Brazee Street

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As printed originally in the Oregonian, November 18, 1921[1], origin of Brazee Street's name.

The name of Brazee stands for one of the first engineers in the city of Portland and the construction engineer who was in charge of many of those early engineering projects which opened up navigation and transportation and meant progress for the state.

J.W. Brazee was born in Schoharie country, New York, in 1827 and was educated for a civil engineer and draftsman, also learning carpentry and masonry before he came to California in a sailing vessel in 1850, where he engaged in mining until 1858. In that year he came to Oregon.

Shortly after his arrival the contract for building a trail between Vancouver, Wash. and Fort Simcoe east of the Cascades, was awarded him. This was thought to be an impossible task, but Brazee built it in 30 days at a cost of $4000 and over it were transported all army supplies sent from Vancouver to the fort.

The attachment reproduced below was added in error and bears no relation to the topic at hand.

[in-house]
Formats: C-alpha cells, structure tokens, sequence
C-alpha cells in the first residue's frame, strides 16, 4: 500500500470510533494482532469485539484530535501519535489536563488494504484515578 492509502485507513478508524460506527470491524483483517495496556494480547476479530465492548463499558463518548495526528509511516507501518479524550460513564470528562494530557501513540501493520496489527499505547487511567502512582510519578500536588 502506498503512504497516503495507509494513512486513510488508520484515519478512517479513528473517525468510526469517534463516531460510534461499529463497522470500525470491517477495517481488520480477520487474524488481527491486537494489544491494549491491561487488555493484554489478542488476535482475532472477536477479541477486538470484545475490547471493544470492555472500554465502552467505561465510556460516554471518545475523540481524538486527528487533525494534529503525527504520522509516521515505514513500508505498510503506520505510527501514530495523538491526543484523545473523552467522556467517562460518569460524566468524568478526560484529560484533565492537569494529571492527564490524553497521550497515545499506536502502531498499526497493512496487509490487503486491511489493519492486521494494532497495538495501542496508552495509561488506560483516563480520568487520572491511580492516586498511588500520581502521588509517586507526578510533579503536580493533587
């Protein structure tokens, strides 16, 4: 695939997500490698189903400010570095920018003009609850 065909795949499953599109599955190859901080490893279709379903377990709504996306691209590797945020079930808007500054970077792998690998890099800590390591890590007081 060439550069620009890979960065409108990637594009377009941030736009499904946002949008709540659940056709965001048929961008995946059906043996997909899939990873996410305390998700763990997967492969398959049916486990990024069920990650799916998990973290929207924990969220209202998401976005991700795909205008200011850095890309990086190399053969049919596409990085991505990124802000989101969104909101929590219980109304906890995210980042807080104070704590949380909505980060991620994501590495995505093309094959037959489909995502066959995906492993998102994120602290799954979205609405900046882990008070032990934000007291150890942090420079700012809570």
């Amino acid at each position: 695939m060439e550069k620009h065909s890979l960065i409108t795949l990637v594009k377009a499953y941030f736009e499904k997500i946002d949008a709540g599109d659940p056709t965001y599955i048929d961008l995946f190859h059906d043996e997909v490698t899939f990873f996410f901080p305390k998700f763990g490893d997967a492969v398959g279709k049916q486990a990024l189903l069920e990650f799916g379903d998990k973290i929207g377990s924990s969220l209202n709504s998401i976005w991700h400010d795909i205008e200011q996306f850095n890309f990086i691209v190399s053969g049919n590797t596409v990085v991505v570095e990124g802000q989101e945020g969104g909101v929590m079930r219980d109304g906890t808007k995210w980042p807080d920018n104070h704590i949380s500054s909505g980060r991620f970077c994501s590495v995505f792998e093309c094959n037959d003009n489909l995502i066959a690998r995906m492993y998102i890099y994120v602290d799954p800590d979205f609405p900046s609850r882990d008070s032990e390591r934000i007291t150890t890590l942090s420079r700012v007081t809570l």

The first railroad to be built in Oregon was the portage around the Cascades of the Columbia on the Oregon side. This was built for J.S. Ruckle by Brazee in 1862, and later he also built the portage on the Washington side for The Dalles and Celilo railroad. Another engineering project he had cahrge of was the building of the locks at Oregon City.

Afterwards he gradually dropped out of engineering life and made his home in Portland for many years. He was one of the organizers and directors of the Portland Savings bank.


References